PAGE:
I am pleased with the result.  The colors are warm; the chairs are visually interesting.

Basking in light

Basking in light

In no time, I am sure, this paint job will be dinged up, peeled off, and worn out.

At home in the schoolroom

At home in the schoolroom

My faux painting will have achieved “patina”.



Comments (1) Sep 17 2013

Learning Something New

Posted: under Homemaking.
Tags: ,

peach bishop1











I remember looking at the adorable girls at church in their hand-smocked dresses and saying, “If only God would give me another little girl, I will learn how to smock…”

He did, so I did.

peach bishop2


Some older women from church came to my home and walked me through the process.  I am not very good at sewing or smocking, but I really enjoy the creative process

teal bishop1teal bishop2

  harmonizing the designs with color and fabric.

A real pleasure in the doing.

blue bishop

One of my greatest hindrances to completing my dresses is that I spend little time off of my feet.  If I am sitting down, there is usually someone sitting on my lap.

Or maybe three someones.

purple bishop

For a while my most productive time to smock was while waiting in airports UNTIL my favorite tiny embroidery scissors were confiscated in Grand Cayman.

Threatening and dangerous?  Really?!

Threatening and dangerous? Really?!

Pretty threatening, huh?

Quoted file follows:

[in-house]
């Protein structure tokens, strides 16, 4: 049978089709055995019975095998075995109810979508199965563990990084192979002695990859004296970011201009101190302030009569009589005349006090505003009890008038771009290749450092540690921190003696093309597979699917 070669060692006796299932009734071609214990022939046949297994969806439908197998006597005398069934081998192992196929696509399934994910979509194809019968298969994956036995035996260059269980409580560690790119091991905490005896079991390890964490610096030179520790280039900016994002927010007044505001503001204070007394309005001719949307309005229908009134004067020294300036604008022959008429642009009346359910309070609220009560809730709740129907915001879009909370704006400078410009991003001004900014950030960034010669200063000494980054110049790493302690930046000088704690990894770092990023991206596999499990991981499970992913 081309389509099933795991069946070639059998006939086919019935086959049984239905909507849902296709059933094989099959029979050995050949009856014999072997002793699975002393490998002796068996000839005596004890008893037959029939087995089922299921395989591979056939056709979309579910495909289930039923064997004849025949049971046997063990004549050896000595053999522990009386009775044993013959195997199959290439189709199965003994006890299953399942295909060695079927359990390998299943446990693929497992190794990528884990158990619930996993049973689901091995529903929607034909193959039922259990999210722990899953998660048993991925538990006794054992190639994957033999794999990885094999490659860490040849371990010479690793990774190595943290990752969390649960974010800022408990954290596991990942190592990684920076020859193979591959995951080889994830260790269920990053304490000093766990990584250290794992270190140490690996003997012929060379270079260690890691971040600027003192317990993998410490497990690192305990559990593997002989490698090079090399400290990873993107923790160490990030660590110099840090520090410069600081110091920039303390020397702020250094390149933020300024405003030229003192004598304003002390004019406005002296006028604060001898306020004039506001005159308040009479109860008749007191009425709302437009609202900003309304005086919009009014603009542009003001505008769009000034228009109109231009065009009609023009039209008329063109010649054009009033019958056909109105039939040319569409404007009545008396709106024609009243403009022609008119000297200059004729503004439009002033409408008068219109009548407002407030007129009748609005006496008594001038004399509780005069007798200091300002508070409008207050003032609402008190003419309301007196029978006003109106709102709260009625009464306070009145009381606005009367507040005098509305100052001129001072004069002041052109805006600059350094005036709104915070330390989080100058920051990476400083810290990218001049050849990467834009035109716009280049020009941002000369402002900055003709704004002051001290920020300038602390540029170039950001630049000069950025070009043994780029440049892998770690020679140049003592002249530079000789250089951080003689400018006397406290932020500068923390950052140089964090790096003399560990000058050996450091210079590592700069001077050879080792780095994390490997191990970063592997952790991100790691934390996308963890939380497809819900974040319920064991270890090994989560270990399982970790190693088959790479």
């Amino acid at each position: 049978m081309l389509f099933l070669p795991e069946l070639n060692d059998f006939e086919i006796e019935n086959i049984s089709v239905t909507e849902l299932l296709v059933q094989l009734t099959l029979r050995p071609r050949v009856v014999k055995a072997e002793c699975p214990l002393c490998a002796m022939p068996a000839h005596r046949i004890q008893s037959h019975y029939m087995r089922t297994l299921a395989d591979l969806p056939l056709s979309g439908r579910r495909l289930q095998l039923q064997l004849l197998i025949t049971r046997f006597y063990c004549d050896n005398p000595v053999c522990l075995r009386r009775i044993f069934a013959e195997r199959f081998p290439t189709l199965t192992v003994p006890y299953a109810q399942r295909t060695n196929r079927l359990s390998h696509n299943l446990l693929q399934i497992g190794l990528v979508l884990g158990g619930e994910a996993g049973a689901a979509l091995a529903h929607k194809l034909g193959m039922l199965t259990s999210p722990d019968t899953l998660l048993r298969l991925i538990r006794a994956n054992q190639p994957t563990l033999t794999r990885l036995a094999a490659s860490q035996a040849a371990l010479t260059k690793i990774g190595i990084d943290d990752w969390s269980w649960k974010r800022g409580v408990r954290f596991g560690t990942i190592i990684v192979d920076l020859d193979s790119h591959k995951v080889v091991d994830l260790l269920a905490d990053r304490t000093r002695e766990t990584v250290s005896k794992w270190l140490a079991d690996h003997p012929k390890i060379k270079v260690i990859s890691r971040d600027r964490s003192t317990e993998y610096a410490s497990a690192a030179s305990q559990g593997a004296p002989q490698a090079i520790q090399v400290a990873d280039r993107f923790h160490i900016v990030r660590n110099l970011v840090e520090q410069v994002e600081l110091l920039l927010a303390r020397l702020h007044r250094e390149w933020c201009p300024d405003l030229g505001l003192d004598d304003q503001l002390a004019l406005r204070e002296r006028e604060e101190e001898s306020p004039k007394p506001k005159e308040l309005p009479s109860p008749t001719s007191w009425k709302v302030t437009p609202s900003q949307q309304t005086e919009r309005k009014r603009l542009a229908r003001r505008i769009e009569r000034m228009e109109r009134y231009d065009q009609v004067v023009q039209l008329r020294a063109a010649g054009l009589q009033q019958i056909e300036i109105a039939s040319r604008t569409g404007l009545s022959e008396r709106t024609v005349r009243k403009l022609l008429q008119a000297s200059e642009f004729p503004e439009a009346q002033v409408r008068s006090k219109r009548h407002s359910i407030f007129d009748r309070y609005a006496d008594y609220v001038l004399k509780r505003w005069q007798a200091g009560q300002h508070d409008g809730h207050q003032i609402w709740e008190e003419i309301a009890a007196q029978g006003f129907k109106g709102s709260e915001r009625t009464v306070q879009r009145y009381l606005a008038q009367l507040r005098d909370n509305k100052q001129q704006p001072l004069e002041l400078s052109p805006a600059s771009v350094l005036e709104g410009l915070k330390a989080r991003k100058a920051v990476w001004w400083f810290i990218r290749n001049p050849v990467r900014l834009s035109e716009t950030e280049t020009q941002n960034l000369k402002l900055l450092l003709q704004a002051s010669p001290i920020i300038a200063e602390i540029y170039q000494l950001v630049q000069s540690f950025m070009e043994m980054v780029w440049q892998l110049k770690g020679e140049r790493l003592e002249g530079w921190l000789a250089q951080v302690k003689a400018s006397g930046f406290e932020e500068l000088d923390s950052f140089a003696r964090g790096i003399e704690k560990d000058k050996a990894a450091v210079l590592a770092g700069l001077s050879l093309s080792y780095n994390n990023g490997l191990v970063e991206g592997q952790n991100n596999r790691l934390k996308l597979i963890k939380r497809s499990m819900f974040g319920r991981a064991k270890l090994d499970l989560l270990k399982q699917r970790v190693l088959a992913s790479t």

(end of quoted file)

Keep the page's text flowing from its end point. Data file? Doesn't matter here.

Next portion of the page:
If there were an award for “Worst Application of a Placket in a Smocked Bishop”, I would OWN that award.  My consolation is that my daughter is rarely still; my dresses will not be closely scrutinized.

red bishop

My smocked dresses take so long to complete, that my daughter soon outgrows them.

purple bishop

I display them in her bedroom as little “works of art”.


While I may not be the best seamstress, it is my hope that with lots of practice, I will one day be an awesome grandmother…

And there is encouragement in knowing that sometimes you can “teach an old dog new tricks”.







Comments (3) Aug 29 2013

“I need a vacation!”

Posted: under Homeschooling, Reading list.
Tags: , ,

“I need a vacation, ” said the woman who travels every chance she gets.

Yes, I am talking about me.

More specifically, I need someone to come feed and nurture my family while I chain myself to a hammock.

Maybe somewhere like this:

Roatan, Honduras

Roatan, Honduras


“Why?” you ask?  Why would I try to flee the care and comforts of the family I love?


I am so behind.

There are twelve books haunting me on my nightstand.  AND THAT DOESN’T INCLUDE THE NOVELS I DOWNLOADED TO KINDLE!


Summer reading / Teacher inservice





Cognitive skills training and executive skills training.

I think I’ve read some of each book, but have yet to finish one.

Why am I so behind?

Then it dawned on me.  My youngest child is three years old.  I have not nursed a baby in two years.  I got my  best reading done during those years of nursing younguns, when I had to get off my feet and sit still.  I used to knock off several books a week, but now I struggle to finish a couple per month.